In this lecture, we’ll talk about the part of your resume commonly known as the Objective section. This section is also sometimes called the Summary section or the Profile section, and it is the section that immediately follows your resume’s header. The function of this section of the resume is to communicate employment goals. Although it is not necessary to have an objective listed on your resume, developing a summary statement can help you to define your employment goals to yourself, even if you don’t end up including the objective on the resume you send. Learn this and more during this lecture.
In this lecture, we’ll talk about the part of the resume commonly known as the Experience section. This is the part of the resume which lists prior job experience. Generally speaking, this part of your resume should only include work for which you were paid. If you are new to the job market, or seeking employment after a very long time at one job, this can be a very daunting part of the resume to write. The first thing to think about, when writing this section of your resume, is what type of formatting you will use in this section—chronological, functional, or mixed. Learn this and more during this lecture.
In this lecture, we’ll look at the Education section of the resume. Obviously, the purpose of this section of your resume is to communicate your educational history to your potential employer. When writing your educational history, make sure to include the following information: The school you attended; the dates you attended; the certification or degree you attained; and any special awards or honors you received. It is also appropriate to include any professional certifications or training that you have received within the Education section of your resume—including courses from TeachUcomp! Learn this and more during this lecture.
In this lecture, we’ll examine the Skills section of a resume. This section of your resume can have two very distinct purposes. First, the Skills section of your resume is where you communicate the specific talents you have which are most relevant to the job for which you are applying. Second, in the case where you are submitting your resume electronically, the Skills section is an area of your resume that you can fill with appropriate keywords. Learn this and more during this lecture.
In this lecture, we’ll examine the Involvement section of a resume. This is the area of the resume where you list your regular volunteer work. The purpose of the Involvement section of your resume is to communicate to your potential employer how you “give back.” Employers love to see volunteer work listed on a resume—it demonstrates that you are able to work as part of a team, it shows that you are community-minded, and volunteer work expresses that you have a strong moral character. All of these things reflect very favorably on a job candidate. If you do not do regular volunteer work, leave this section out of your resume. Learn this and more during this lecture.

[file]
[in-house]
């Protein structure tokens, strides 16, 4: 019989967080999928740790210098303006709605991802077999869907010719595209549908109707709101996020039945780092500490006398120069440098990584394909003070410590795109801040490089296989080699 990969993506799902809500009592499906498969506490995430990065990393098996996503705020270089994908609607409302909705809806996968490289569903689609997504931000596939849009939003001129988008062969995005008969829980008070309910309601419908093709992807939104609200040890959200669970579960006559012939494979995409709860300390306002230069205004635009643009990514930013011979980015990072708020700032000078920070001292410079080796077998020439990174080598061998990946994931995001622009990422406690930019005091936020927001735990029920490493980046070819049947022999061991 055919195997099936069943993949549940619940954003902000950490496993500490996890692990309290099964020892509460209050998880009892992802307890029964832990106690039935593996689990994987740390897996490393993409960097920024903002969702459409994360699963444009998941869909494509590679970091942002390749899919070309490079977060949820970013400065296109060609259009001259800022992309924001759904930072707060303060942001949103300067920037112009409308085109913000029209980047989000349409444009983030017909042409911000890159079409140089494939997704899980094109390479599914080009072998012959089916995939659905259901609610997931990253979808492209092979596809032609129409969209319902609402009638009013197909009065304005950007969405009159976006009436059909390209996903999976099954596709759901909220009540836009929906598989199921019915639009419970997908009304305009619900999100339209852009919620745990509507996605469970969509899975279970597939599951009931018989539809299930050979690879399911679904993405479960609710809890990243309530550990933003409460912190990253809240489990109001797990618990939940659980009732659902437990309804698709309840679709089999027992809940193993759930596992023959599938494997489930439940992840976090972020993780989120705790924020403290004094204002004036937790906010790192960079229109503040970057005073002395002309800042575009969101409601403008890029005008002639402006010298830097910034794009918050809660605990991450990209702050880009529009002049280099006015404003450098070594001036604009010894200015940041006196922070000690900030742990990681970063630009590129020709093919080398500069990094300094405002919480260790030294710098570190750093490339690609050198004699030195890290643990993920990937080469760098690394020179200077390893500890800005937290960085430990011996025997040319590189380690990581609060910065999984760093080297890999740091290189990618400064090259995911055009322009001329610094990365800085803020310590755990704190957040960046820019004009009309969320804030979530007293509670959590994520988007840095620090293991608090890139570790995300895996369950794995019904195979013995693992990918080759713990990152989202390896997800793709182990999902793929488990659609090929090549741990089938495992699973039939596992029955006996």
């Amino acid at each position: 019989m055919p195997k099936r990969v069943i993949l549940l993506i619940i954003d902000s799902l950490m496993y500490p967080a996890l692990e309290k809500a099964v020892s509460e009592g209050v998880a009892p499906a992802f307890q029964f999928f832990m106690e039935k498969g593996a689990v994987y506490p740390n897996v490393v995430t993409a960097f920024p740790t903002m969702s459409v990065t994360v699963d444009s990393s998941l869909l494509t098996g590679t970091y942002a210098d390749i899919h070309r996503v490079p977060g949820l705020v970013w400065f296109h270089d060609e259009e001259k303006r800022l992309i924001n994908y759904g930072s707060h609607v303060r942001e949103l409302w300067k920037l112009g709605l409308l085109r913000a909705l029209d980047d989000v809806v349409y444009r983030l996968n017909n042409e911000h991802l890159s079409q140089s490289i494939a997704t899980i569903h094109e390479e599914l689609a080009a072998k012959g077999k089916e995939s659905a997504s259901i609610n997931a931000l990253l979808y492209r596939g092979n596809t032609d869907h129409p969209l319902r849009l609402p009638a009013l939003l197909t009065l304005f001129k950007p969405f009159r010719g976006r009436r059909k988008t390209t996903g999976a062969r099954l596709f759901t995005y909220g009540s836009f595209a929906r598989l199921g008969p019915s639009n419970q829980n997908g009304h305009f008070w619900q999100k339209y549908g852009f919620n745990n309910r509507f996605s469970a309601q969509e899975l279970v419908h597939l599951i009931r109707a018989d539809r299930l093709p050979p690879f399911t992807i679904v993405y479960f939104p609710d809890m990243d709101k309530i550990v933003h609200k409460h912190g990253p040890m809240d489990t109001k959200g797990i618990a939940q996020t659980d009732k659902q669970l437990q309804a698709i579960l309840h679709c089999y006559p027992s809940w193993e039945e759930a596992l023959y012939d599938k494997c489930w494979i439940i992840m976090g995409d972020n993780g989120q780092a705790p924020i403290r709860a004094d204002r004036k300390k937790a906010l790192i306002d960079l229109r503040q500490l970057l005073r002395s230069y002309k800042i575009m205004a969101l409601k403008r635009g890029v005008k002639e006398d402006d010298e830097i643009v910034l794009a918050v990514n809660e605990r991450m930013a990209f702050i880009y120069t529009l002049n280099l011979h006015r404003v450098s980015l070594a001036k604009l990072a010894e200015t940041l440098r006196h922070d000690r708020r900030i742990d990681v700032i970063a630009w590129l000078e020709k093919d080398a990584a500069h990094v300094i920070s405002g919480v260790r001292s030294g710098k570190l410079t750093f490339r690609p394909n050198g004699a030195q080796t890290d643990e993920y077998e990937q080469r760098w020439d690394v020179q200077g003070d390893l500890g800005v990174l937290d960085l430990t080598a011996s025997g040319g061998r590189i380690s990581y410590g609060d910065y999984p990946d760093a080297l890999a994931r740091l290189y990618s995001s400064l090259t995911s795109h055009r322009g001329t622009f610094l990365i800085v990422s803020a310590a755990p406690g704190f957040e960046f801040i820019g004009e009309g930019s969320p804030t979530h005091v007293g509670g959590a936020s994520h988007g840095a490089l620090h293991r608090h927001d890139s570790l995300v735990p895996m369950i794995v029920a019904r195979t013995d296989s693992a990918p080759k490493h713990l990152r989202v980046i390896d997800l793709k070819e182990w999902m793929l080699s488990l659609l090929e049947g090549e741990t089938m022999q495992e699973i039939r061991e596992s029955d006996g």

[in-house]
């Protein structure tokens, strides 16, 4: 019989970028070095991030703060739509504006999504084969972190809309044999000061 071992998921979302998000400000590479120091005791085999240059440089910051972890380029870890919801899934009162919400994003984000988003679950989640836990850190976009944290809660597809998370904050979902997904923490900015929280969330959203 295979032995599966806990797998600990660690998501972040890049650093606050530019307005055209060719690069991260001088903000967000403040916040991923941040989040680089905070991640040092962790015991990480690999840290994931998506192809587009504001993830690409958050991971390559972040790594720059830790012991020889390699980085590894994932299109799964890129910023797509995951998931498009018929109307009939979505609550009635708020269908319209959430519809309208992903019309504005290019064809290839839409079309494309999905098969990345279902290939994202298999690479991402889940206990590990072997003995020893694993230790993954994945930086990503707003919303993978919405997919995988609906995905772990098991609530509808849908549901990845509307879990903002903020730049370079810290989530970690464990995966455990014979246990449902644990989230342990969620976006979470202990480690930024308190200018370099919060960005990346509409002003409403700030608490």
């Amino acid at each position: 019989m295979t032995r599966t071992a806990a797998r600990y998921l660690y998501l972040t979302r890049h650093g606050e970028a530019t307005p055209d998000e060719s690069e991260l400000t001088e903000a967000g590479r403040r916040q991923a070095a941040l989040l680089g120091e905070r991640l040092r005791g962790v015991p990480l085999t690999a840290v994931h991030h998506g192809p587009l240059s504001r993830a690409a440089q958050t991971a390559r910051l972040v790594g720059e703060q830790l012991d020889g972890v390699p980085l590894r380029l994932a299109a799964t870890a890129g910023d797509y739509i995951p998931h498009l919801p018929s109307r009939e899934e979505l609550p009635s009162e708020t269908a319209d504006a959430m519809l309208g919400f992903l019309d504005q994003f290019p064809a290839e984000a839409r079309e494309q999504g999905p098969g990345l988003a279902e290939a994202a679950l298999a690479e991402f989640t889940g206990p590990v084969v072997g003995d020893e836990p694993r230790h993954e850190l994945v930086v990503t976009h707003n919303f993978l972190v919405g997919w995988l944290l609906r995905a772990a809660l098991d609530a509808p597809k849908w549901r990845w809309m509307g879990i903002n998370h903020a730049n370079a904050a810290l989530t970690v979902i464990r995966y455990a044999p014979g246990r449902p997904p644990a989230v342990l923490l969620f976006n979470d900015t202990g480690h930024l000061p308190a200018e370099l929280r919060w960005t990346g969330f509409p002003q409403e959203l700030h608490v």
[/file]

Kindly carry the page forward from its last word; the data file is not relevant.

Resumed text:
In this lecture, we’ll examine the Research section of a resume. The purpose of the Research section, predictably, is to communicate your research history and experience. Although a Research section is more commonly included as part of an academic resume, you may include this section when applying for a teaching position, lab position, or any number of technical jobs. You should already know, based upon your field, whether or not you should include a Research section as part of your resume. Learn this and more during this lecture.
In this lecture, we’ll examine the Awards section of the resume. This section is also sometimes referred to as the Honors section of a resume. The purpose of this section of your resume is to communicate your special accomplishments and honors to a potential employer. This section is often included as part of a resume when the job candidate has recently graduated from college and doesn’t yet have much work experience. Learn this and more during this lecture.
In this lecture, we’ll examine the Publications section of a resume. The purpose of this section is to list your published work for a potential employer. This section is very common in resumes related to specific careers—for example, those who work in the legal field or medical field may want to include a Publications section. You should know, based on your field of expertise, whether or not you need to include a Publications section in your resume. If you have been published professionally, you should probably include this section. Learn this and more during this lecture.
In this lecture, we’ll discuss the Activities section of a resume. This is sometimes known as the Interests Section, or the Hobbies Section of the resume. Similar to the Awards section of the resume, an Activities section is often included when the job applicant is a recent college graduate who has less-than-extensive work experience. The purposes of the Activities section are to “beef up” an otherwise sparse resume, to communicate something about your outside interests to a potential employer, and to express skills that you have developed while participating in activities which may be relevant to the job. The Activities section is another great place to insert appropriate keywords into your resume. Learn this and more during this lecture.